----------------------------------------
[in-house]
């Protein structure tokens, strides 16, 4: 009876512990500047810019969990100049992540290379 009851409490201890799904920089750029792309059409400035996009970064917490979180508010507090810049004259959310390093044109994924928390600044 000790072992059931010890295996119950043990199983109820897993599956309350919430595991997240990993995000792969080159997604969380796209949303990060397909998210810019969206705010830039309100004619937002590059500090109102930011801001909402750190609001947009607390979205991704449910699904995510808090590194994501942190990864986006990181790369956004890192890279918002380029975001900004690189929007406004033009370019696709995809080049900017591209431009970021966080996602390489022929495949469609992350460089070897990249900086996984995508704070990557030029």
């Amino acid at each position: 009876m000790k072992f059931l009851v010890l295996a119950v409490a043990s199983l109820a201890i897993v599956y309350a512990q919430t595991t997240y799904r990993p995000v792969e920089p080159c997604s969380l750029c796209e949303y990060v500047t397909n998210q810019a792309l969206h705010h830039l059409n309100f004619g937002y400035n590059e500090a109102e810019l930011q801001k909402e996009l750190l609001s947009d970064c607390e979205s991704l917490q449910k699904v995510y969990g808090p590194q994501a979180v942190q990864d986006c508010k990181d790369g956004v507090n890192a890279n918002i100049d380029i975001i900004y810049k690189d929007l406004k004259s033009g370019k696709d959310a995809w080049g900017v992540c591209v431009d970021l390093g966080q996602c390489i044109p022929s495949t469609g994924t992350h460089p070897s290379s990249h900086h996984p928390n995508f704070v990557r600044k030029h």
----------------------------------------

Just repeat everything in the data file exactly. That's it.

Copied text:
[in-house]
């Protein structure tokens, strides 16, 4: 009876512990500047810019969990100049992540290379 009851409490201890799904920089750029792309059409400035996009970064917490979180508010507090810049004259959310390093044109994924928390600044 000790072992059931010890295996119950043990199983109820897993599956309350919430595991997240990993995000792969080159997604969380796209949303990060397909998210810019969206705010830039309100004619937002590059500090109102930011801001909402750190609001947009607390979205991704449910699904995510808090590194994501942190990864986006990181790369956004890192890279918002380029975001900004690189929007406004033009370019696709995809080049900017591209431009970021966080996602390489022929495949469609992350460089070897990249900086996984995508704070990557030029």
């Amino acid at each position: 009876m000790k072992f059931l009851v010890l295996a119950v409490a043990s199983l109820a201890i897993v599956y309350a512990q919430t595991t997240y799904r990993p995000v792969e920089p080159c997604s969380l750029c796209e949303y990060v500047t397909n998210q810019a792309l969206h705010h830039l059409n309100f004619g937002y400035n590059e500090a109102e810019l930011q801001k909402e996009l750190l609001s947009d970064c607390e979205s991704l917490q449910k699904v995510y969990g808090p590194q994501a979180v942190q990864d986006c508010k990181d790369g956004v507090n890192a890279n918002i100049d380029i975001i900004y810049k690189d929007l406004k004259s033009g370019k696709d959310a995809w080049g900017v992540c591209v431009d970021l390093g966080q996602c390489i044109p022929s495949t469609g994924t992350h460089p070897s290379s990249h900086h996984p928390n995508f704070v990557r600044k030029h």